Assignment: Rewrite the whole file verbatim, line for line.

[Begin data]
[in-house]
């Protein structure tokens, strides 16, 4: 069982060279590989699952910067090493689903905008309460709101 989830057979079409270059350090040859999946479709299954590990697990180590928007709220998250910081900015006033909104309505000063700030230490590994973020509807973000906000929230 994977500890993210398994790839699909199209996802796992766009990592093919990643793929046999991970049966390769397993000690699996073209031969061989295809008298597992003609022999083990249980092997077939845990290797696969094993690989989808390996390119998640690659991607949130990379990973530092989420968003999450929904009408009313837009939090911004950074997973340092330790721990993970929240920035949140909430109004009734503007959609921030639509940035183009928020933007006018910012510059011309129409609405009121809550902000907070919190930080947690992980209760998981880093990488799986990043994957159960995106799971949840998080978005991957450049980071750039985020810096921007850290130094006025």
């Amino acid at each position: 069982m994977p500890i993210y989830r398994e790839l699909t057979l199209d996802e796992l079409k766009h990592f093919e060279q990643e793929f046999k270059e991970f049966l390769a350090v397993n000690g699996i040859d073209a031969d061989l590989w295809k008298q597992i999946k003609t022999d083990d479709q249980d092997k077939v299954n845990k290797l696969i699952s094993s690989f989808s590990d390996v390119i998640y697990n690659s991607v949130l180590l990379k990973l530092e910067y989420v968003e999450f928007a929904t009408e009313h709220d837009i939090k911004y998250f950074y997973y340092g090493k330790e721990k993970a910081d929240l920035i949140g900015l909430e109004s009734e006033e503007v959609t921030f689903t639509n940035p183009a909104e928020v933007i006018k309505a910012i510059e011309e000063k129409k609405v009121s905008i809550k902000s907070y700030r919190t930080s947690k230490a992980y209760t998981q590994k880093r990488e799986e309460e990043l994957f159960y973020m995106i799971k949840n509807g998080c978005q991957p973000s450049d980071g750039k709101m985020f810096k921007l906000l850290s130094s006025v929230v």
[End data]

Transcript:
[in-house]
């Protein structure tokens, strides 16, 4: 069982060279590989699952910067090493689903905008309460709101 989830057979079409270059350090040859999946479709299954590990697990180590928007709220998250910081900015006033909104309505000063700030230490590994973020509807973000906000929230 994977500890993210398994790839699909199209996802796992766009990592093919990643793929046999991970049966390769397993000690699996073209031969061989295809008298597992003609022999083990249980092997077939845990290797696969094993690989989808390996390119998640690659991607949130990379990973530092989420968003999450929904009408009313837009939090911004950074997973340092330790721990993970929240920035949140909430109004009734503007959609921030639509940035183009928020933007006018910012510059011309129409609405009121809550902000907070919190930080947690992980209760998981880093990488799986990043994957159960995106799971949840998080978005991957450049980071750039985020810096921007850290130094006025």
């Amino acid at each position: 069982m994977p500890i993210y989830r398994e790839l699909t057979l199209d996802e796992l079409k766009h990592f093919e060279q990643e793929f046999k270059e991970f049966l390769a350090v397993n000690g699996i040859d073209a031969d061989l590989w295809k008298q597992i999946k003609t022999d083990d479709q249980d092997k077939v299954n845990k290797l696969i699952s094993s690989f989808s590990d390996v390119i998640y697990n690659s991607v949130l180590l990379k990973l530092e910067y989420v968003e999450f928007a929904t009408e009313h709220d837009i939090k911004y998250f950074y997973y340092g090493k330790e721990k993970a910081d929240l920035i949140g900015l909430e109004s009734e006033e503007v959609t921030f689903t639509n940035p183009a909104e928020v933007i006018k309505a910012i510059e011309e000063k129409k609405v009121s905008i809550k902000s907070y700030r919190t930080s947690k230490a992980y209760t998981q590994k880093r990488e799986e309460e990043l994957f159960y973020m995106i799971k949840n509807g998080c978005q991957p973000s450049d980071g750039k709101m985020f810096k921007l906000l850290s130094s006025v929230v």